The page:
Arsenal's transfer policy is not exactly lauded.
Actually, it should be referred to as "Arsene Wenger's transfer policy," as the beleaguered Frenchman is responsible for much of the club's activity (or lack thereof) in the transfer market.
Over the years there have been mountains of criticism heaped on the manager for either not spending enough money or misusing the funds that he actually chooses to invest in the team.
Often, fans are inflamed because of the former.
Take the last transfer window, for example. With Olivier Giroud the only true striker employed by the club (sorry Theo Walcott), it only seemed logical for Wenger to splash some of the cash from the club's new sponsorship deal on a reinforcement.
That never happened.
Cue outrage and condemnation from a plethora of analysts and supporters, angry and frustrated that a left-back was the only man brought in while there existed an obvious lack of depth which could easily cost Arsenal an invaluable place in the top four. It still might.
Wenger is a rather scrupulous man, as we all know, and he is not likely to change his habits based on any sort of pressure, especially if the Gunners qualify for next season's Champions League.
Thankfully, Giroud has managed to stay healthy, if not always in form, and recent victories have substantially relaxed the ever-bubbling volcano of Arsenal transfer rumors that erupts whenever the team struggles.
While Wenger has historically shied away from investing in his squad during January, he has shown comparatively little restraint during the summer. With the exception of a 16-year-old Theo Walcott, all of Arsenal's recent starters were purchased between seasons.
So expect some activity after this campaign ends, even if it is not as much as one would hope.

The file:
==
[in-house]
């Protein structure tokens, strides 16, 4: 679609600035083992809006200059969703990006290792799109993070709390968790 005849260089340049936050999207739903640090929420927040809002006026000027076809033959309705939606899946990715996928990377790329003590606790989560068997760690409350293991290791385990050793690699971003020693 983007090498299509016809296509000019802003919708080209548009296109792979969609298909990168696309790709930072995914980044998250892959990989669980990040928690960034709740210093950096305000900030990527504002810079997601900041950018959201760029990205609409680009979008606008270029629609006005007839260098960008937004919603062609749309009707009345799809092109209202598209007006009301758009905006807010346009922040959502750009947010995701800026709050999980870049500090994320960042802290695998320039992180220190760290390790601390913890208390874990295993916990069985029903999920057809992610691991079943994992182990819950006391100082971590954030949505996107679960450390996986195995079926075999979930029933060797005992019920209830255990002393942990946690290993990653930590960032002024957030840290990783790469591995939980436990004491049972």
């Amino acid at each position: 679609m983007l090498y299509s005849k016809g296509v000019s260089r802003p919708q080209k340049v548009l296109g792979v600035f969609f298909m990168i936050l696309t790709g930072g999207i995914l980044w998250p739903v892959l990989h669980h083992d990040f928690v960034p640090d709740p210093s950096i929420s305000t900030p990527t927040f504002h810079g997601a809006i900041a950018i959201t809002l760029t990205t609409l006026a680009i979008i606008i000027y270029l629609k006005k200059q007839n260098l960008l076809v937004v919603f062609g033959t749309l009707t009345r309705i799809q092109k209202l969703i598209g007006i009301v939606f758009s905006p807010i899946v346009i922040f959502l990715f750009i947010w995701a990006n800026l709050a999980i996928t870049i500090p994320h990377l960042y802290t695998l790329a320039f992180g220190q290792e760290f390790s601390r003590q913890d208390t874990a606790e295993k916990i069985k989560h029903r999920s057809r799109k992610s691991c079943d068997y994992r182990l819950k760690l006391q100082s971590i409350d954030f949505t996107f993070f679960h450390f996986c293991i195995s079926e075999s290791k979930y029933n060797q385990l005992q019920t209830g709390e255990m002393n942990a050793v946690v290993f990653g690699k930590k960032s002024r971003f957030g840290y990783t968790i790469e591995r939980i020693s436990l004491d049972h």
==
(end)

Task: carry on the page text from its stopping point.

And the Gunners still need another striker. Walcott is not ready to assume a central role, and he is a wholly different player than Olivier Giroud. Arsenal only have one traditional striker.
If Wenger feels like loosening up a bit, there is a wonderful alternative who is likely to be on the open market this summer
In a Bundesliga dominated by Bayern Munich this season, this man has outscored all others. He was an integral part of the teams that won two consecutive League titles in the past two seasons, helping his side to the double last year.
Any Borussia Dortmund fan (or reader of the title of this article), knows that this mysterious figure is Robert Lewandowski, who has been mooted as a potential Arsenal target (via Express).
The 24-year-old Pole has reportedly been recruited by Manchester United, according to The Daily Mail. Though the Red Devils have an absolute glut of world-class strikers, it is not difficult to see why Lewandowski is so coveted.
Inasmuch as he can power the ball into the back of the net with his head and his foot, he is very much like Olivier Giroud. But Lewandowski scores more: five goals in eight European appearances, added onto his 21 in the Bundesliga, is quite a healthy return.
Giroud, in contrast, has two in Europe and 10 in the League.
But Lewandowski would not be purchased as a replacement for the handsome Frenchman. And therein lies the problem.
Arsenal do not use a formation with two strikers, and even if they did, the men up front should compliment each other with their different skills. These two are essentially the same player; Lewandowski is just better.
One club does have an arrangement like this.
Bayern Munich employ both Mario Gomez and Mario Mandzukic—the latter has amazingly displaced the former after multiple seasons of dominance.
One look at the pair reveals that they cannot play together. Both are big men, who, though obviously proficient with their feet, need their own space as a lone striker.
There are two main reasons why this situation can work, and they are both intertwined: money, and the club itself.
Gomez and Mandzukic are each taking home salaries so generous that neither would want to step down to a lower bracket somewhere else. And simply because they play for Bayern Munich, who are arguably the best team in the world, there is incentive to stay and win trophies.
Arsenal can provide neither of those things. Analyzing the reasons why constitutes an entirely different article, but the fact is that they cannot.
So, unless Robert Lewandowski wishes to leave his plum role as the main striking focus of a highly competitive team to compete for playing time in a totally new situation, he should stay with Borussia Dortmund.
This will, in all likelihood, be one of those rather fanciful rumors that dies a dignified death.
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